Surrey news and views - your letters - October 2015

PUBLISHED: 14:54 09 October 2015 | UPDATED: 15:08 09 October 2015

The Running Horses at Mickleham is offering a warm welcome to our four-legged friends

The Running Horses at Mickleham is offering a warm welcome to our four-legged friends


Win a meal for two at one of five top Surrey pubs by sharing your thoughts with us at

Win a meal for two at one of Surrey’s top pubs!

If you’d like to see your letter printed in Surrey Life, write to us at the usual address or send an e-mail to Every month, the writer of our Star Letter will win a dinner for two, up to the value of £50, at one of the five Surrey pubs run by Red Mist Leisure, who are passionate about fresh food, local produce and the perfect pint. The latest addition to the family is The Cock Inn at Headley, which reopened in March after some much-needed TLC to return this lovely country pub to its former glory. The prize is available from Monday to Thursday and booking is required. For more on Red Mist Leisure, see


Star letter

The mystery deepens

Dear Editor,

I am just getting in touch having seen on your website the recent coverage of the mysterious tunnels under Reigate Hill.

In short, I used to live in Chilmark Gardens, Merstham, and as a young boy would go exploring numerous places around the area without my parents’ knowledge. Eventually, our group of school friends started to explore the army training grounds that were accessed through a farmer’s property when there used to be a walk-through at the end of Quality Street. I recall on the first occasion we entered the area, we found numerous semi-sunken bunkers on the land but were chased away by a local farmer who told us to get off the land and not to return.

Nevertheless, as a young kid, and wanting to know what all the bunkers were for, we again entered the land and proceeded to investigate further. That time, we ended up walking back onto Gatton Bottom Road, and towards Reigate, and as we were walking along we noticed at the left side of the road there was a semi-exposed brick tunnel angled down into the ground. Furthermore, the entrance was exposed by a couple of feet due to what looked to be earth subsidence following heavy rain.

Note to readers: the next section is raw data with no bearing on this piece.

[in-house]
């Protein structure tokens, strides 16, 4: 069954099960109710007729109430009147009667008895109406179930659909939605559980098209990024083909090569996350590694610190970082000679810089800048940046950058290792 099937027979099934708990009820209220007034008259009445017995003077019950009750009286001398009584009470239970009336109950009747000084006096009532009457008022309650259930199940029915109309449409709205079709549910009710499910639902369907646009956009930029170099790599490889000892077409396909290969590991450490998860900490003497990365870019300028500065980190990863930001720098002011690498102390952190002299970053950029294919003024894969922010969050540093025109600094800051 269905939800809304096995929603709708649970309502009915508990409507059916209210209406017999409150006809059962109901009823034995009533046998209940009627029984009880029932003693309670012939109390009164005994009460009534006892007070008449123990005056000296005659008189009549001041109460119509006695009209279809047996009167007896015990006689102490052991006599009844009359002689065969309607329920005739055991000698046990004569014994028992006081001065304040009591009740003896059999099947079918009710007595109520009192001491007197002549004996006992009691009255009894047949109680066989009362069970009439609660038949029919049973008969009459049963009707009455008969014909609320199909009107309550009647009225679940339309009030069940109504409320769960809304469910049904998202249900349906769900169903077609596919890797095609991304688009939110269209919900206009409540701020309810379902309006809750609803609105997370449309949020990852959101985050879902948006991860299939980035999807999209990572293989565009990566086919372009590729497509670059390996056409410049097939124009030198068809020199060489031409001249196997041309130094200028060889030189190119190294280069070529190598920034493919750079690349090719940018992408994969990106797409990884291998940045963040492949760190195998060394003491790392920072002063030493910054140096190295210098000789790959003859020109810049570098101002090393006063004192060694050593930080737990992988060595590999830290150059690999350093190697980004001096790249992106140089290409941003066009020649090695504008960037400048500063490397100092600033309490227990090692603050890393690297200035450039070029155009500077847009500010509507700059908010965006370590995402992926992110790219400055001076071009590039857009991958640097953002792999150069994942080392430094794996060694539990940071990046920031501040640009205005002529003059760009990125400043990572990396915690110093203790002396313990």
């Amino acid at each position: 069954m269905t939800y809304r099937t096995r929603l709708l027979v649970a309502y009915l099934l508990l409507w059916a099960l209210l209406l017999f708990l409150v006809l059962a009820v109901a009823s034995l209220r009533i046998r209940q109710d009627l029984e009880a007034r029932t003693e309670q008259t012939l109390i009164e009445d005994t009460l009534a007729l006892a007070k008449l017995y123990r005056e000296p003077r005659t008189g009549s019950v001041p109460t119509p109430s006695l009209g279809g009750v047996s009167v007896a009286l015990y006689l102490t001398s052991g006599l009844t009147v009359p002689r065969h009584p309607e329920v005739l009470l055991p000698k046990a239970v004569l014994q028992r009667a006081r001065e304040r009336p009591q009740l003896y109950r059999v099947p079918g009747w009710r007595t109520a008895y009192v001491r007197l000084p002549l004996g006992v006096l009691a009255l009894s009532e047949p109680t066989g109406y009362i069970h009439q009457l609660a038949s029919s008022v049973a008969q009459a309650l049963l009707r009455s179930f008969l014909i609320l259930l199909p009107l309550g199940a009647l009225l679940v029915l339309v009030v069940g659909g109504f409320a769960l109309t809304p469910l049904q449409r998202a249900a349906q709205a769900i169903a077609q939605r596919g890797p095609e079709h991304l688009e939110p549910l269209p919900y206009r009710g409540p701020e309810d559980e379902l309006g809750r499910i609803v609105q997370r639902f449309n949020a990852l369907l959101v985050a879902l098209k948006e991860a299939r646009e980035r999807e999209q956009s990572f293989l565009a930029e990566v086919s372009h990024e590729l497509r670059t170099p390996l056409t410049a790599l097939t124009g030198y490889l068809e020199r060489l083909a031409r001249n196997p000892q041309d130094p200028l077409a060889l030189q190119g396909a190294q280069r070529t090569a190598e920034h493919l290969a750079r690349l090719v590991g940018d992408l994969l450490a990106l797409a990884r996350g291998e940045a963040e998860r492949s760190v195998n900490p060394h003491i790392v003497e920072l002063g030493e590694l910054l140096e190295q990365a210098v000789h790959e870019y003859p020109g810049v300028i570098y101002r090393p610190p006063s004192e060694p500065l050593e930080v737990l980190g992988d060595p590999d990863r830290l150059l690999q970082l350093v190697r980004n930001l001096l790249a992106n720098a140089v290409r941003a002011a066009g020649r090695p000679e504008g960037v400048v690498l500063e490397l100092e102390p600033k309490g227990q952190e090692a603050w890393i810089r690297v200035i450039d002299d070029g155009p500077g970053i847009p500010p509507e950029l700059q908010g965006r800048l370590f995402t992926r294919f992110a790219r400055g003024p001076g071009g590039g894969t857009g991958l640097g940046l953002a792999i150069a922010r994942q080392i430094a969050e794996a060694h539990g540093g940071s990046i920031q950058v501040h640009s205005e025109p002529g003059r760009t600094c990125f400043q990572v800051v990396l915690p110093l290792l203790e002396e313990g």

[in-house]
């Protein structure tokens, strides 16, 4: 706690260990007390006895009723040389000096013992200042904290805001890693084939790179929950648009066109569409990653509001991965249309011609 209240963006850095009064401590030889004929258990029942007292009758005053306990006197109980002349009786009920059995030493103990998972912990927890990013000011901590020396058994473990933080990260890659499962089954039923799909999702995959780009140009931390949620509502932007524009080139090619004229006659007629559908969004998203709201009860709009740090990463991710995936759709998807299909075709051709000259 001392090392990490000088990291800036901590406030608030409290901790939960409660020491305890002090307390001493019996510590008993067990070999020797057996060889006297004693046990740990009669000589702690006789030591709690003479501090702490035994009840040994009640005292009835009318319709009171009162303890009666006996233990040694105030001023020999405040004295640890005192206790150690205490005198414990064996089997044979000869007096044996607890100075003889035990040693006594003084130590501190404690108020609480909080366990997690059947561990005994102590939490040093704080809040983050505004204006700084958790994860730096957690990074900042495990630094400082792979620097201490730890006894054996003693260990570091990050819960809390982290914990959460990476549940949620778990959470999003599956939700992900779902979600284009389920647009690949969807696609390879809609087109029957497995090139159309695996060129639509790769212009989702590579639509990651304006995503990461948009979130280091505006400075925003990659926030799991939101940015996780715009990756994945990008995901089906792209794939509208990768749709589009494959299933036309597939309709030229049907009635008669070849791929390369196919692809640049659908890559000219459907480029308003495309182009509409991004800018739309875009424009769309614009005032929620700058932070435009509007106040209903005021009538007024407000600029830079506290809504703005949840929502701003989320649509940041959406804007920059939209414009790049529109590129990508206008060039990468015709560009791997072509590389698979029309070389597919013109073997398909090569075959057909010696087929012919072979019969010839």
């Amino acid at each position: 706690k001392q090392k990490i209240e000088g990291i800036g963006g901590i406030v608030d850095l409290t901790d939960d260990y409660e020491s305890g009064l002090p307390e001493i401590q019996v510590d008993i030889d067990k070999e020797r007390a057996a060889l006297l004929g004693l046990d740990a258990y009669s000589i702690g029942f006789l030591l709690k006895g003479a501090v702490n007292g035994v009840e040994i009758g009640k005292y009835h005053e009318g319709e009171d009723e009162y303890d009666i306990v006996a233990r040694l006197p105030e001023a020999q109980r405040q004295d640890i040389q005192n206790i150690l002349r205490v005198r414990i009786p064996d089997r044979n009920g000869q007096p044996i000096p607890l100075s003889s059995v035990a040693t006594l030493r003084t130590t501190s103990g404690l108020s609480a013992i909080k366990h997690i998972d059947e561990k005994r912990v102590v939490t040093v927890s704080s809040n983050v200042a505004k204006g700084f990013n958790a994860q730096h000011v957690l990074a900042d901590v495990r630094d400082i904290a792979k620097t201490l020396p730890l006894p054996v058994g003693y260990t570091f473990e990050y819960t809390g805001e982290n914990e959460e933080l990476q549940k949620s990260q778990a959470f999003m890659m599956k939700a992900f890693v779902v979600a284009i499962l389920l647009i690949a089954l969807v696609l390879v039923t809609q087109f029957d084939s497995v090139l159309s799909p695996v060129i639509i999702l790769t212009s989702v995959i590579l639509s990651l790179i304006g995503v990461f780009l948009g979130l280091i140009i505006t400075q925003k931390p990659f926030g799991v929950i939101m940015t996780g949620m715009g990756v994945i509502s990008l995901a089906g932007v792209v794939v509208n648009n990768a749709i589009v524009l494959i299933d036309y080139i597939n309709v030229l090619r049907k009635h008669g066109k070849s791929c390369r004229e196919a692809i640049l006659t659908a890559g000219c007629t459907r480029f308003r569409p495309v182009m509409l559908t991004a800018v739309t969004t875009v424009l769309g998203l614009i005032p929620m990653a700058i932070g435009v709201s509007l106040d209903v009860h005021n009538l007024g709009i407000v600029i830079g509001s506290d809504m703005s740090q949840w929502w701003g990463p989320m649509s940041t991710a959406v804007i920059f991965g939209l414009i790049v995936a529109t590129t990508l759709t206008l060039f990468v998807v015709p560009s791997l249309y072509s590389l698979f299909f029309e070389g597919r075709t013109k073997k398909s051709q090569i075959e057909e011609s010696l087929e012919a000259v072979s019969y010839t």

We entered the tunnel and went down at an angle, over the earth stacked at the entrance, only to find around 20-30 feet in, the wall was bricked up. Again, being curious, we knocked through a few of the bricks to see if we could see what was behind the wall, but being pitch black we decided we wouldn’t enter it any further and would return the following day with some torches, and we took some rope as well.

When a couple of the kids did get through the wall, what was found looked like an underground tunnel heading towards Reigate Hill. That was not the only thing we found either – to the side of the tunnel there were storage recesses with locked gates containing what looked to be weapons and ammunition crates. Within a few minutes of us seeing these, though, the local farmer caught up with us and we were told in no uncertain terms to get out of there and never to return. Needless to say, when the guy was holding a shotgun, we didn’t argue and took off. A few days later, the tunnel was covered over with earth, but you could still see where the raised mound was and where the tunnel continued. I believe to this day the tunnel still holds whatever is stored there and is still buried.

I now reside in Perth, Western Australia, and I have been back for a trip about 20 years ago and drove past the spot where it is, still wondering when someone will uncover it and find out what is there. The tunnel, I believe with its direction, was possibly linked to Reigate Fort or maybe just used for underground storage.